Bowl security plan informed by Paris attacks: U.S. official
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[February 04, 2016]
By Curtis Skinner
SAN FRANCISCO (Reuters) - U.S. law
enforcement officials preparing for Super Bowl 50 have worked with their
French counterparts to learn from last year's deadly attacks in Paris,
as they plan safety for Sunday's big game, the Secretary of Homeland
Security said on Wednesday.
Secretary Jeh Johnson said he and his team have been "constantly" in
contact with security officials in Paris following the Nov. 13
attacks there by gunmen linked to the Islamic State militant group.
"The threat picture is different every February," Johnson told a
news conference after he toured Levi's Stadium in Santa Clara,
California, where the NFL championship game will be played.
"We are always informed by recent events and what we see in the
world situation," he said.
Johnson and other officials who addressed reporters were
tight-lipped on how the details of Super Bowl security plans might
differ from previous years in response to the attacks in the French
capital, and to a shooting rampage in December in San Bernardino,
All the federal and local law enforcement officials who spoke
stressed that there were no specific or credible threat at to the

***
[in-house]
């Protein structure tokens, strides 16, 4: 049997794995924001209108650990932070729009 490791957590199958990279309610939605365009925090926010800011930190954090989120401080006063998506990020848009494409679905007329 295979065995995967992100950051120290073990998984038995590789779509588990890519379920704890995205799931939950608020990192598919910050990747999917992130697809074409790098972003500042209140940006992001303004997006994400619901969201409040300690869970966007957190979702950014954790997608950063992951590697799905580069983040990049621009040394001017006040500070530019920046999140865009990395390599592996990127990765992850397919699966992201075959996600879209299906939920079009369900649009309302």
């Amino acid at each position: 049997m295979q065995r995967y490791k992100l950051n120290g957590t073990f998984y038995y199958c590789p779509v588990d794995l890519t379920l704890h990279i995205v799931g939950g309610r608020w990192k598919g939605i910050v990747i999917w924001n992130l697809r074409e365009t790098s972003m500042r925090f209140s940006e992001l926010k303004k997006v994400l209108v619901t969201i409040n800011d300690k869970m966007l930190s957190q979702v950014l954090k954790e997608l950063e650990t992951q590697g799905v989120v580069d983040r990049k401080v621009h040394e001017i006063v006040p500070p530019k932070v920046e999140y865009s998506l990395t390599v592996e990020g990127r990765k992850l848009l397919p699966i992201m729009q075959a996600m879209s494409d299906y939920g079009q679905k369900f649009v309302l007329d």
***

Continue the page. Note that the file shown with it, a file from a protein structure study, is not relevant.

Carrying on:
game, or to Super Bowl related-events in the region.
But they all also urged the public to stay vigilant, repeating the
oft-heard motto "if you see something, say something."
San Francisco Police Chief Greg Suhr's department is policing events
in so-called Super Bowl City in downtown San Francisco, 50 miles (80
km) northwest of Santa Clara. Suhr told the news conference his
officers have made some arrests, but that they were all for people
"having too much fun."
Police have kept a highly visible presence, with some officers
wearing tactical gear and carrying assault-style rifles.
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Santa Clara Police Chief Michael Sellers said his force was
preparing for possible protests, adding there would be a designated
area for demonstrations about a block from the stadium.
Jeffrey Miller, a senior NFL security official, said some 4,000
private security staff had been hired to support law enforcement at
events and the game.
Fans cannot bring in backpacks, purses, coolers or a plethora of
other prohibited items, and can expect pat downs and to pass through
metal detectors, Miller said.
"While the level of security is high ... we strongly believe that
our fans will be safe and should have no concerns after entry except
rooting their team on to victory," Miller said.
(Reporting by Curtis Skinner in San Francisco; Editing by Daniel
Wallis and David Gregorio)
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